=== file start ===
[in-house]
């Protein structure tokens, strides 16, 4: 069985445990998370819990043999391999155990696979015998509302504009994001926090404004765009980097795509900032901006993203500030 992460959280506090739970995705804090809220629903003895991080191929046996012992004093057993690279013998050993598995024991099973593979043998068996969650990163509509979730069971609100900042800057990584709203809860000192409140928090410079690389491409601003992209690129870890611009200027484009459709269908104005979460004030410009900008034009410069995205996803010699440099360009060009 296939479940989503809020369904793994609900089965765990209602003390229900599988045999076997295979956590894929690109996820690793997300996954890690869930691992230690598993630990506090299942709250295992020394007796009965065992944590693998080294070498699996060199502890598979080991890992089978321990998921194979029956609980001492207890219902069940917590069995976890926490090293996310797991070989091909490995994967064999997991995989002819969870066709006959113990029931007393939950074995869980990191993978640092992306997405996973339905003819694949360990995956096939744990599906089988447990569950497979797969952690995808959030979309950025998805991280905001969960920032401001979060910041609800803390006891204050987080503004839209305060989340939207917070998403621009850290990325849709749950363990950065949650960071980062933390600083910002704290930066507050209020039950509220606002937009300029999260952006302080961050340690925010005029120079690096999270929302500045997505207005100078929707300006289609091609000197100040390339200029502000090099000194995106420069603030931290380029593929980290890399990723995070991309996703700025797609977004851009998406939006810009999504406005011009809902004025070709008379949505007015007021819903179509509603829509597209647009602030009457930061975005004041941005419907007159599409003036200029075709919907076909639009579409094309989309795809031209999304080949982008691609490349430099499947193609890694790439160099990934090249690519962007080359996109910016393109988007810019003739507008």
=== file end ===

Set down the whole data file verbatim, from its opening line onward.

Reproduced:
[in-house]
């Protein structure tokens, strides 16, 4: 069985445990998370819990043999391999155990696979015998509302504009994001926090404004765009980097795509900032901006993203500030 992460959280506090739970995705804090809220629903003895991080191929046996012992004093057993690279013998050993598995024991099973593979043998068996969650990163509509979730069971609100900042800057990584709203809860000192409140928090410079690389491409601003992209690129870890611009200027484009459709269908104005979460004030410009900008034009410069995205996803010699440099360009060009 296939479940989503809020369904793994609900089965765990209602003390229900599988045999076997295979956590894929690109996820690793997300996954890690869930691992230690598993630990506090299942709250295992020394007796009965065992944590693998080294070498699996060199502890598979080991890992089978321990998921194979029956609980001492207890219902069940917590069995976890926490090293996310797991070989091909490995994967064999997991995989002819969870066709006959113990029931007393939950074995869980990191993978640092992306997405996973339905003819694949360990995956096939744990599906089988447990569950497979797969952690995808959030979309950025998805991280905001969960920032401001979060910041609800803390006891204050987080503004839209305060989340939207917070998403621009850290990325849709749950363990950065949650960071980062933390600083910002704290930066507050209020039950509220606002937009300029999260952006302080961050340690925010005029120079690096999270929302500045997505207005100078929707300006289609091609000197100040390339200029502000090099000194995106420069603030931290380029593929980290890399990723995070991309996703700025797609977004851009998406939006810009999504406005011009809902004025070709008379949505007015007021819903179509509603829509597209647009602030009457930061975005004041941005419907007159599409003036200029075709919907076909639009579409094309989309795809031209999304080949982008691609490349430099499947193609890694790439160099990934090249690519962007080359996109910016393109988007810019003739507008």